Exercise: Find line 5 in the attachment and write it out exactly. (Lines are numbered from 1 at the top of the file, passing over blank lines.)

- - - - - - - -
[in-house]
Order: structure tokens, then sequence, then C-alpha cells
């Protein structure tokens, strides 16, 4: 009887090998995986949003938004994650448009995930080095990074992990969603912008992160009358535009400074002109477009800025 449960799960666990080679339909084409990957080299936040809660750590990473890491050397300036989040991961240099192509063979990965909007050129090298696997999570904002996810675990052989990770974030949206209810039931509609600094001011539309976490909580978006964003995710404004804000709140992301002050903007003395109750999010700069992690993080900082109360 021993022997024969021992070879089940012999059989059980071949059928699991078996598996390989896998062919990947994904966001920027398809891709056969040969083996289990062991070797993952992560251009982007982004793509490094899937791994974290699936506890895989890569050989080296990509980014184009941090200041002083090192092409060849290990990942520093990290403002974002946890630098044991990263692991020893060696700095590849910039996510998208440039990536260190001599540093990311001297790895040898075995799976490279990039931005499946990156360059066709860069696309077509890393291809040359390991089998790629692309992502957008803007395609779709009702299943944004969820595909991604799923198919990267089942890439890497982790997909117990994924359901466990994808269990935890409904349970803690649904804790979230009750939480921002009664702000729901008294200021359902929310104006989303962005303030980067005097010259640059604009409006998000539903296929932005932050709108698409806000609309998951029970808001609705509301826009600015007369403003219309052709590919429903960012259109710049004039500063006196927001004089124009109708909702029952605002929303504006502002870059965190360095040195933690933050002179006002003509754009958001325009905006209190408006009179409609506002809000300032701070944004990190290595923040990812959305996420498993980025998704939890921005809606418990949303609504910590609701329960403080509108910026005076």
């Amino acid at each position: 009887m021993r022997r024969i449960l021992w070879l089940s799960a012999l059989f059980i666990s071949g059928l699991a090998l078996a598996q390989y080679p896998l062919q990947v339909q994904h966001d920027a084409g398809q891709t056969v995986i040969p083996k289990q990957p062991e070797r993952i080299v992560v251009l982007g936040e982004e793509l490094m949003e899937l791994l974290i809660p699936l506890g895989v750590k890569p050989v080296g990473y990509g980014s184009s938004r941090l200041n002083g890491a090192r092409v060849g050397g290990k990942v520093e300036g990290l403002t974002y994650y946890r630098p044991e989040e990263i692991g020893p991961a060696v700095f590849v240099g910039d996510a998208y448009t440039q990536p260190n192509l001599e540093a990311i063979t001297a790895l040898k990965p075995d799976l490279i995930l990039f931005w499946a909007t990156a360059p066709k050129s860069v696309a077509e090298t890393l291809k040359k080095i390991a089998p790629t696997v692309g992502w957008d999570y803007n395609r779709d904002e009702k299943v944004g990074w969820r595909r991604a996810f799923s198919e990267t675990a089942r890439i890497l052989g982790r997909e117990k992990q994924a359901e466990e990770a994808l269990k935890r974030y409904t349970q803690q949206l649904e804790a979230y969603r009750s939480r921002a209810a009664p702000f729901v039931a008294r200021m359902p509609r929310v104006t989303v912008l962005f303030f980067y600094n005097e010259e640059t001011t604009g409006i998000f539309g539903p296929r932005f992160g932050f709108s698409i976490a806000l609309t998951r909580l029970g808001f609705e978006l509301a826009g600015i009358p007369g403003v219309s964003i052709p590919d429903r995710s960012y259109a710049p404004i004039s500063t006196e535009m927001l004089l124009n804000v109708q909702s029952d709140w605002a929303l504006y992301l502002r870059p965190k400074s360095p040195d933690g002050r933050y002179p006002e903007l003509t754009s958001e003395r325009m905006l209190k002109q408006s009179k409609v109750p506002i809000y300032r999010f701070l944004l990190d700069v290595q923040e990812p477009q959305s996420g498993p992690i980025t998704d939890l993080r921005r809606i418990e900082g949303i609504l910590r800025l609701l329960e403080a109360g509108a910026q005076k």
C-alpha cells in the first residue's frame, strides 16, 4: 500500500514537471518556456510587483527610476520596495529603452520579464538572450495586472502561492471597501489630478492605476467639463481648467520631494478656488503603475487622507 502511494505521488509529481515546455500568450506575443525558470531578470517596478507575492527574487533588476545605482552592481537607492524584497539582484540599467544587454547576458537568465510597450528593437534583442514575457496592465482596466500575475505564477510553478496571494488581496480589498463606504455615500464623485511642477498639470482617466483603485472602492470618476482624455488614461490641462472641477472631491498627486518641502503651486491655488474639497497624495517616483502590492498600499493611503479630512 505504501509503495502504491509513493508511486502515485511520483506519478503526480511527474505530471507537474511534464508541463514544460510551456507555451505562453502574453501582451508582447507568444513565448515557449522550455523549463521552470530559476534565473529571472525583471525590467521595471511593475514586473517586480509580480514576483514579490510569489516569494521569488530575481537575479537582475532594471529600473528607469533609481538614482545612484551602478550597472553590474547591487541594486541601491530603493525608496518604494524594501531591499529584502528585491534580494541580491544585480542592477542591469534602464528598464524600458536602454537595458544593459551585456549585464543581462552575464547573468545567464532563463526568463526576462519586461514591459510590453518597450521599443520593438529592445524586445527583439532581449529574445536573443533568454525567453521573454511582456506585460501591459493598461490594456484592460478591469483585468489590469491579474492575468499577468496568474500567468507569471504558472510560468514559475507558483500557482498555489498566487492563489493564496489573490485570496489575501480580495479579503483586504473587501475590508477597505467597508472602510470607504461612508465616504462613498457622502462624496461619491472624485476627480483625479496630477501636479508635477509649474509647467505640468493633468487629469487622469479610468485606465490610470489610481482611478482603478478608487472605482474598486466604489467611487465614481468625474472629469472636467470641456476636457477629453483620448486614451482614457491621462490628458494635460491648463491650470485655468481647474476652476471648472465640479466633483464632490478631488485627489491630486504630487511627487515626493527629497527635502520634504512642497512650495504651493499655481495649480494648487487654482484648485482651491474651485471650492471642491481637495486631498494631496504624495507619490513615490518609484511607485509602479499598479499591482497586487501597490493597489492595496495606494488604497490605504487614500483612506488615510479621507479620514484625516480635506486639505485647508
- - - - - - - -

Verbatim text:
C-alpha cells in the first residue's frame, strides 16, 4: 500500500514537471518556456510587483527610476520596495529603452520579464538572450495586472502561492471597501489630478492605476467639463481648467520631494478656488503603475487622507 502511494505521488509529481515546455500568450506575443525558470531578470517596478507575492527574487533588476545605482552592481537607492524584497539582484540599467544587454547576458537568465510597450528593437534583442514575457496592465482596466500575475505564477510553478496571494488581496480589498463606504455615500464623485511642477498639470482617466483603485472602492470618476482624455488614461490641462472641477472631491498627486518641502503651486491655488474639497497624495517616483502590492498600499493611503479630512 505504501509503495502504491509513493508511486502515485511520483506519478503526480511527474505530471507537474511534464508541463514544460510551456507555451505562453502574453501582451508582447507568444513565448515557449522550455523549463521552470530559476534565473529571472525583471525590467521595471511593475514586473517586480509580480514576483514579490510569489516569494521569488530575481537575479537582475532594471529600473528607469533609481538614482545612484551602478550597472553590474547591487541594486541601491530603493525608496518604494524594501531591499529584502528585491534580494541580491544585480542592477542591469534602464528598464524600458536602454537595458544593459551585456549585464543581462552575464547573468545567464532563463526568463526576462519586461514591459510590453518597450521599443520593438529592445524586445527583439532581449529574445536573443533568454525567453521573454511582456506585460501591459493598461490594456484592460478591469483585468489590469491579474492575468499577468496568474500567468507569471504558472510560468514559475507558483500557482498555489498566487492563489493564496489573490485570496489575501480580495479579503483586504473587501475590508477597505467597508472602510470607504461612508465616504462613498457622502462624496461619491472624485476627480483625479496630477501636479508635477509649474509647467505640468493633468487629469487622469479610468485606465490610470489610481482611478482603478478608487472605482474598486466604489467611487465614481468625474472629469472636467470641456476636457477629453483620448486614451482614457491621462490628458494635460491648463491650470485655468481647474476652476471648472465640479466633483464632490478631488485627489491630486504630487511627487515626493527629497527635502520634504512642497512650495504651493499655481495649480494648487487654482484648485482651491474651485471650492471642491481637495486631498494631496504624495507619490513615490518609484511607485509602479499598479499591482497586487501597490493597489492595496495606494488604497490605504487614500483612506488615510479621507479620514484625516480635506486639505485647508